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What Will the Yard Sales Say?

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pp. 116-

My late colleague, Patrick Hartwell, liked to acquire old composition textbooks. As he visited country rummage and yard sales and flea markets, he found great, old texts. From John Franklin Genung’s (1891) and Fred Newton Scott and Joseph Villiers Denney’s textbooks (1897, 1909), to rhetorics, such as Alexander Bain’s (1890), Pat collected history. ...

II. Circulations : The Composing of Composition

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Why Ezra?

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pp. 119-128

In The Making of Meaning: Metaphors, Models, and Maxims for Writing Teachers, Ann Berthoff (1981) employs the work of critic I. A. Richards as a source for her epistemic, hermeneutic approach to rhetoric, and Charles Sanders Pierce for her understanding of signification and the pragmatics of interpretation. And in Reason To Believe: Romanticism, Pragmatism and the Teaching of Writing...

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Nationalism

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pp. 129-132

Change begins at home. If we educators are to teach for a world free of racism, a world where all nations cooperate to solve problems such as the climate crisis we face, we will need to learn how our teaching serves—or fails to serve—our nation, the state, and its citizens. Along the way, we will need to question some of our deepest held beliefs about...

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Is It Patriotism or Is It Nationalism?

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pp. 133-135

Anthony Smith draws a sharp distinction between nationalism, the ideology held by those trying to attain or maintain statehood, and feelings of “national sentiment,” or patriotism, that are shared by those who live in a country that has already achieved independent statehood (1971, 174– 175). I value Smith’s distinction between a population that lives in an...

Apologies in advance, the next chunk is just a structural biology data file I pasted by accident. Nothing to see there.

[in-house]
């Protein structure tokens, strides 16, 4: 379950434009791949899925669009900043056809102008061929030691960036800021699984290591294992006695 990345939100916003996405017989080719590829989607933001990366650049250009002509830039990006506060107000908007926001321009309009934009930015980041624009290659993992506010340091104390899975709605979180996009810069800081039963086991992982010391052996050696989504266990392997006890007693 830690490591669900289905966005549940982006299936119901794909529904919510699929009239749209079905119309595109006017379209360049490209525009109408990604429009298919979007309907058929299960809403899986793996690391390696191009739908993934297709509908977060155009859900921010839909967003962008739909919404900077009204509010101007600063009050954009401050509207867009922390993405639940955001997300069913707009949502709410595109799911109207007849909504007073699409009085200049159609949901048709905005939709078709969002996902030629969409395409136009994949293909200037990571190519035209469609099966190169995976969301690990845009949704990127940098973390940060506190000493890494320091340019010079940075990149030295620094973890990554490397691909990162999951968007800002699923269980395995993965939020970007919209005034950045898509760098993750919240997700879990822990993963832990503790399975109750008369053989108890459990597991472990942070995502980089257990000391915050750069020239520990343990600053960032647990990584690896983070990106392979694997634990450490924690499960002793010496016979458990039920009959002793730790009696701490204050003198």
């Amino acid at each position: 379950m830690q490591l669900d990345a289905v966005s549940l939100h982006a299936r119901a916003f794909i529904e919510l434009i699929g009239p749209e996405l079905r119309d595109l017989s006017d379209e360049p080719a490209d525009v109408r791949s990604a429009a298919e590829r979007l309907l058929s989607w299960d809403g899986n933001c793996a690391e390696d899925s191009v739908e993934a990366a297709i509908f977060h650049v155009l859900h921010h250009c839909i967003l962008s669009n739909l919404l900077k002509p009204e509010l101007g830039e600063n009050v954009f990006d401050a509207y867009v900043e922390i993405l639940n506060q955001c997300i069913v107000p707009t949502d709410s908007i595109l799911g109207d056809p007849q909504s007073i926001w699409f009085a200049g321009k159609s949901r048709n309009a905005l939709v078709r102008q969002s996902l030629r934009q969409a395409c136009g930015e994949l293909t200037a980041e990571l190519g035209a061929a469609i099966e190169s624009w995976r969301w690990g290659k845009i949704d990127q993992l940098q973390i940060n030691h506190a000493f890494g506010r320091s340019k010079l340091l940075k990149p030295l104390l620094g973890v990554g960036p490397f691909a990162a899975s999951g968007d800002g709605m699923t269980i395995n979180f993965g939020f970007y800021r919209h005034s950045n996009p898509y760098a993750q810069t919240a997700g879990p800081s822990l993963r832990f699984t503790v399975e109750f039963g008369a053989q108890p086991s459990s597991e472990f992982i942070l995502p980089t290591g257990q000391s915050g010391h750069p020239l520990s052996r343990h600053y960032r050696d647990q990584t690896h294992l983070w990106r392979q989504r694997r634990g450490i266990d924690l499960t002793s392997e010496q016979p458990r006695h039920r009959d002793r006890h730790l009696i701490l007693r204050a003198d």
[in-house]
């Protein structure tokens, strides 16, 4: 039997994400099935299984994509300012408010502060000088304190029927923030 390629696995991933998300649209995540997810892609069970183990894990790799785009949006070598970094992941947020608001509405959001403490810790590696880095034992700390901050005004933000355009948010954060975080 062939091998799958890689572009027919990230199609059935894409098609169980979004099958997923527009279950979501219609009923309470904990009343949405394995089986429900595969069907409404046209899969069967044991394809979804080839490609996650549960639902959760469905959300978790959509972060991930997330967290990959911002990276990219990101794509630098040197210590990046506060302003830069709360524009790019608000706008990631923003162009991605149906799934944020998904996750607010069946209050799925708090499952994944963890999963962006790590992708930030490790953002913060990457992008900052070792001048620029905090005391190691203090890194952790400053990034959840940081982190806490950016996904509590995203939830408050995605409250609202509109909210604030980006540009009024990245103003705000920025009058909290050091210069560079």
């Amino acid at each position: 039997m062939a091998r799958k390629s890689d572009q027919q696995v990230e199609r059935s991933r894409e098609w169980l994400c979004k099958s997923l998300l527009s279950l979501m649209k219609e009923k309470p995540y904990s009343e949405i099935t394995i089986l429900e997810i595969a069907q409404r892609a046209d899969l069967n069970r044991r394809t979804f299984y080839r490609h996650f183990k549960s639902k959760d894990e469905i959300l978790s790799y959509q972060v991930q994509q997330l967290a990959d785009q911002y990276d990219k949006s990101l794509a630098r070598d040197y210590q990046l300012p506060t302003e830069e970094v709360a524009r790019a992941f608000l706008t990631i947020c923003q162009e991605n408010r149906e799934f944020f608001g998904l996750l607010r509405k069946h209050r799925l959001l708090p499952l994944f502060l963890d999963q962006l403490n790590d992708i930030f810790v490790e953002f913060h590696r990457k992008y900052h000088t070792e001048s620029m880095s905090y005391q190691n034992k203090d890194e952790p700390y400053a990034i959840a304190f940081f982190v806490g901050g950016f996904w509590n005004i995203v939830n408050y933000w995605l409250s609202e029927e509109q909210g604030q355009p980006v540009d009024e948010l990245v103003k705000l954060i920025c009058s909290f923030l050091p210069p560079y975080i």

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Critical Literacy

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pp. 136-142

In his landmark study, Nations and Nationalism, historian Ernest Gellner outlines the features he feels are necessary for the rise and maintenance of a modern nation. These essentials include power, which some in a nation’s population will have and some will not, and a shared culture, which is transmitted in several ways, not the least of which is through a...

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A Decent Nation

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pp. 143-146

As I reported in Part 1, “Cage: The Provincial Composition,” in The Decent Society, political theorist Avashai Margalit (1996) argues that when a nation’s agencies humiliate its citizens, these agencies denote an indecent society. I want to extend this definition here. When it has the power to do so, an indecent society will initiate economic policies that exploit...

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A Nation’s Cultural Centrism

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pp. 147-154

“Banal nationalism”—again, in Michael Billig’s terms—encourages us to prop up a single-minded version of elite culture in our composition classes. Banal nationalism calls on us to continue to inculcate a simplified version of a national culture in our students. Banal nationalism tells us that we are correct when we assume that Eurocentric culture is...

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When You Do the Research

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pp. 155-163

The prejudices of the nation have become big business. Sedimented in our cultural values, American nationalism mingles as both motive and product—both economy and ideology. It circulates in what we make, acquire, sell, export, put on, ingest, and absorb, in our ideas about how “we” do business, in who “we” are, not to mention who every other...

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The Global Nothing

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pp. 164-171

Powerful national cultures have the impulse to disseminate themselves. So, what do we compositionists produce, under the logic of commercial production and consumption, for dissemination—for global export? I say, “Nothing.” “Nothing?” you ask. “Even in our global economy? Really? Nothing?” “Yes,” I reply, “really and literally, nothing.” ...

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And So?

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pp. 172-177

In order to construct pedagogies that resist racism, we need to understand our responses to others. The quest for this knowledge will take us to the origins of who we are. It is a journey through dark places where we confront truths about ourselves we might otherwise like to avoid. Julia Kristeva (1993a) maps the path in her collection, Nations Without Nationalism. ...

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In Other Words, It Carries Over

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pp. 178-